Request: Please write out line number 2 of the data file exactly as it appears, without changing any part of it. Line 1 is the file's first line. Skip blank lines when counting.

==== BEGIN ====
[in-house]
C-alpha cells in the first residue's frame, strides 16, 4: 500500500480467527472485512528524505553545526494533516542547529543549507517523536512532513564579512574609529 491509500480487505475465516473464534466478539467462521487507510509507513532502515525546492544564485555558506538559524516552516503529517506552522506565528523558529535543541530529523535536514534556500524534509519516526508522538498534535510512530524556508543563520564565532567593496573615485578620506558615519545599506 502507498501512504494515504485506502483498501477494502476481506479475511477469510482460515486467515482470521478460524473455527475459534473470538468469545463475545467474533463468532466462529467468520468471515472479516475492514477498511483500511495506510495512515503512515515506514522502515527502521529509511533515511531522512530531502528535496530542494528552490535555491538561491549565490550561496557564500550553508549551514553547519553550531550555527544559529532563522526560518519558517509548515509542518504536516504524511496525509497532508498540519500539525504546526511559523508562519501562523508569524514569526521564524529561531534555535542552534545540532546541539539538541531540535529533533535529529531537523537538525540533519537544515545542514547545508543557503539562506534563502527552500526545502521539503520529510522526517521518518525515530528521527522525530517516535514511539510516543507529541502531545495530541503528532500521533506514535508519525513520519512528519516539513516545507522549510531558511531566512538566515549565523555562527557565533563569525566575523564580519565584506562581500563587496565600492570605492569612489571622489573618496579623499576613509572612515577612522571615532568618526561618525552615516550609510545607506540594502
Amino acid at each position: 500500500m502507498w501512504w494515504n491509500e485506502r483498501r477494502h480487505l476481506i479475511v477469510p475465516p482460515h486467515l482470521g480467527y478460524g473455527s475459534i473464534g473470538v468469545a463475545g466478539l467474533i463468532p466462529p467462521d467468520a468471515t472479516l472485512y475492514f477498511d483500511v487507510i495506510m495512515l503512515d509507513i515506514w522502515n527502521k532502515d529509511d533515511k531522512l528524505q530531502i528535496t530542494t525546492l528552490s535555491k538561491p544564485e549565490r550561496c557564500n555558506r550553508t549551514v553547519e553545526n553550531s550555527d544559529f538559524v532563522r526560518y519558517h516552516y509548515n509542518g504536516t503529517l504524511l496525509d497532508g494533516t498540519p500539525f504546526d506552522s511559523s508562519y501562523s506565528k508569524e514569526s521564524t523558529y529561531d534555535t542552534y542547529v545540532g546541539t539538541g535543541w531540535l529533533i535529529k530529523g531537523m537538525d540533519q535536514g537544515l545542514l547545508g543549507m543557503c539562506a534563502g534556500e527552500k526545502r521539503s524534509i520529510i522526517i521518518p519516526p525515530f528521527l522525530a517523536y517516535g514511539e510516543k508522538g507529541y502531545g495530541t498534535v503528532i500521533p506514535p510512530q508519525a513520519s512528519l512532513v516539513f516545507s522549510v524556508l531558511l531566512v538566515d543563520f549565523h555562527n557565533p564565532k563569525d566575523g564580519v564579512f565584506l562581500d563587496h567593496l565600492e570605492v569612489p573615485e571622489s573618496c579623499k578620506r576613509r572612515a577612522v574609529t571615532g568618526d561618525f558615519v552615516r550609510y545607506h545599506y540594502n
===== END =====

C-alpha cells in the first residue's frame, strides 16, 4: 500500500480467527472485512528524505553545526494533516542547529543549507517523536512532513564579512574609529 491509500480487505475465516473464534466478539467462521487507510509507513532502515525546492544564485555558506538559524516552516503529517506552522506565528523558529535543541530529523535536514534556500524534509519516526508522538498534535510512530524556508543563520564565532567593496573615485578620506558615519545599506 502507498501512504494515504485506502483498501477494502476481506479475511477469510482460515486467515482470521478460524473455527475459534473470538468469545463475545467474533463468532466462529467468520468471515472479516475492514477498511483500511495506510495512515503512515515506514522502515527502521529509511533515511531522512530531502528535496530542494528552490535555491538561491549565490550561496557564500550553508549551514553547519553550531550555527544559529532563522526560518519558517509548515509542518504536516504524511496525509497532508498540519500539525504546526511559523508562519501562523508569524514569526521564524529561531534555535542552534545540532546541539539538541531540535529533533535529529531537523537538525540533519537544515545542514547545508543557503539562506534563502527552500526545502521539503520529510522526517521518518525515530528521527522525530517516535514511539510516543507529541502531545495530541503528532500521533506514535508519525513520519512528519516539513516545507522549510531558511531566512538566515549565523555562527557565533563569525566575523564580519565584506562581500563587496565600492570605492569612489571622489573618496579623499576613509572612515577612522571615532568618526561618525552615516550609510545607506540594502